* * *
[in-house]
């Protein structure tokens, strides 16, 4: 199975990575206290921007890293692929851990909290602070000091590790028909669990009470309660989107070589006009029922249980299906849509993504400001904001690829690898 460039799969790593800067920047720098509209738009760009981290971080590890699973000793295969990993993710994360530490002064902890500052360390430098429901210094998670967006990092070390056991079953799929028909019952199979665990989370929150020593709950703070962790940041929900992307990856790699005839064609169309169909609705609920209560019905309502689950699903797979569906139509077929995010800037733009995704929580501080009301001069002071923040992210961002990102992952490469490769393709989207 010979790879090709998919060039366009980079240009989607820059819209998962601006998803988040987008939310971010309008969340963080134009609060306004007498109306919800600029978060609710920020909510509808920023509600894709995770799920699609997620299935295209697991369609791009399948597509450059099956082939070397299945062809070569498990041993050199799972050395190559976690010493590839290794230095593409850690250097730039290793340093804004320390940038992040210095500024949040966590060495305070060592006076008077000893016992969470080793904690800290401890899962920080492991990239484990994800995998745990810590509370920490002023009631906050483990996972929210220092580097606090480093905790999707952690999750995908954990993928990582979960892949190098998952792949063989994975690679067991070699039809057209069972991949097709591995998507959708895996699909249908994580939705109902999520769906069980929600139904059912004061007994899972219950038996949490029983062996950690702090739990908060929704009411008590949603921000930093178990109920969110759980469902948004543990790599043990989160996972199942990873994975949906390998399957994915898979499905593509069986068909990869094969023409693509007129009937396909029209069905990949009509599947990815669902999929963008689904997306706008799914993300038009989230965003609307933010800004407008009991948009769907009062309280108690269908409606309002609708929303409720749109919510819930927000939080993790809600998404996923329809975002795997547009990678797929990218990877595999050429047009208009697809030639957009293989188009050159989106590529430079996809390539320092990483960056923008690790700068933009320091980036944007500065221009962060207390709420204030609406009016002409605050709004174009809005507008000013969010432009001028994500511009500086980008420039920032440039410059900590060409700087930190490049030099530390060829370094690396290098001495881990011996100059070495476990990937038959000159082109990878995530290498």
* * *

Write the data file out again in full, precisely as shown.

[in-house]
């Protein structure tokens, strides 16, 4: 199975990575206290921007890293692929851990909290602070000091590790028909669990009470309660989107070589006009029922249980299906849509993504400001904001690829690898 460039799969790593800067920047720098509209738009760009981290971080590890699973000793295969990993993710994360530490002064902890500052360390430098429901210094998670967006990092070390056991079953799929028909019952199979665990989370929150020593709950703070962790940041929900992307990856790699005839064609169309169909609705609920209560019905309502689950699903797979569906139509077929995010800037733009995704929580501080009301001069002071923040992210961002990102992952490469490769393709989207 010979790879090709998919060039366009980079240009989607820059819209998962601006998803988040987008939310971010309008969340963080134009609060306004007498109306919800600029978060609710920020909510509808920023509600894709995770799920699609997620299935295209697991369609791009399948597509450059099956082939070397299945062809070569498990041993050199799972050395190559976690010493590839290794230095593409850690250097730039290793340093804004320390940038992040210095500024949040966590060495305070060592006076008077000893016992969470080793904690800290401890899962920080492991990239484990994800995998745990810590509370920490002023009631906050483990996972929210220092580097606090480093905790999707952690999750995908954990993928990582979960892949190098998952792949063989994975690679067991070699039809057209069972991949097709591995998507959708895996699909249908994580939705109902999520769906069980929600139904059912004061007994899972219950038996949490029983062996950690702090739990908060929704009411008590949603921000930093178990109920969110759980469902948004543990790599043990989160996972199942990873994975949906390998399957994915898979499905593509069986068909990869094969023409693509007129009937396909029209069905990949009509599947990815669902999929963008689904997306706008799914993300038009989230965003609307933010800004407008009991948009769907009062309280108690269908409606309002609708929303409720749109919510819930927000939080993790809600998404996923329809975002795997547009990678797929990218990877595999050429047009208009697809030639957009293989188009050159989106590529430079996809390539320092990483960056923008690790700068933009320091980036944007500065221009962060207390709420204030609406009016002409605050709004174009809005507008000013969010432009001028994500511009500086980008420039920032440039410059900590060409700087930190490049030099530390060829370094690396290098001495881990011996100059070495476990990937038959000159082109990878995530290498």